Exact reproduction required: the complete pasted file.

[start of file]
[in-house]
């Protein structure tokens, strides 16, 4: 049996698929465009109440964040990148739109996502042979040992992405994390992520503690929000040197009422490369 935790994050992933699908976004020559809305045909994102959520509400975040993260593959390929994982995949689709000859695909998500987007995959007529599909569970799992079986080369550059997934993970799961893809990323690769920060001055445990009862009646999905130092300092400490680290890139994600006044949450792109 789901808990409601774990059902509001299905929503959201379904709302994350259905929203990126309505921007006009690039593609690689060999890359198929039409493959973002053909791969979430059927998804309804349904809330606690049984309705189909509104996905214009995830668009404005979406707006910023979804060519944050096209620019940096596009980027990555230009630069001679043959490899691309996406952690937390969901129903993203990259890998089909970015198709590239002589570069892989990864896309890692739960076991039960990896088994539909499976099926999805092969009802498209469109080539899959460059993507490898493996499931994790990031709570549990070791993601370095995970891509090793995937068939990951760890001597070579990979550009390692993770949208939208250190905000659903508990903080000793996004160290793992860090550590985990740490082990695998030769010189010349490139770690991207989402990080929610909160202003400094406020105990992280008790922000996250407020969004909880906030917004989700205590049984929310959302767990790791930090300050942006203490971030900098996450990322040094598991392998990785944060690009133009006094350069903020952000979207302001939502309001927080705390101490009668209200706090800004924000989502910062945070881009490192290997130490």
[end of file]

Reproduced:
[in-house]
């Protein structure tokens, strides 16, 4: 049996698929465009109440964040990148739109996502042979040992992405994390992520503690929000040197009422490369 935790994050992933699908976004020559809305045909994102959520509400975040993260593959390929994982995949689709000859695909998500987007995959007529599909569970799992079986080369550059997934993970799961893809990323690769920060001055445990009862009646999905130092300092400490680290890139994600006044949450792109 789901808990409601774990059902509001299905929503959201379904709302994350259905929203990126309505921007006009690039593609690689060999890359198929039409493959973002053909791969979430059927998804309804349904809330606690049984309705189909509104996905214009995830668009404005979406707006910023979804060519944050096209620019940096596009980027990555230009630069001679043959490899691309996406952690937390969901129903993203990259890998089909970015198709590239002589570069892989990864896309890692739960076991039960990896088994539909499976099926999805092969009802498209469109080539899959460059993507490898493996499931994790990031709570549990070791993601370095995970891509090793995937068939990951760890001597070579990979550009390692993770949208939208250190905000659903508990903080000793996004160290793992860090550590985990740490082990695998030769010189010349490139770690991207989402990080929610909160202003400094406020105990992280008790922000996250407020969004909880906030917004989700205590049984929310959302767990790791930090300050942006203490971030900098996450990322040094598991392998990785944060690009133009006094350069903020952000979207302001939502309001927080705390101490009668209200706090800004924000989502910062945070881009490192290997130490």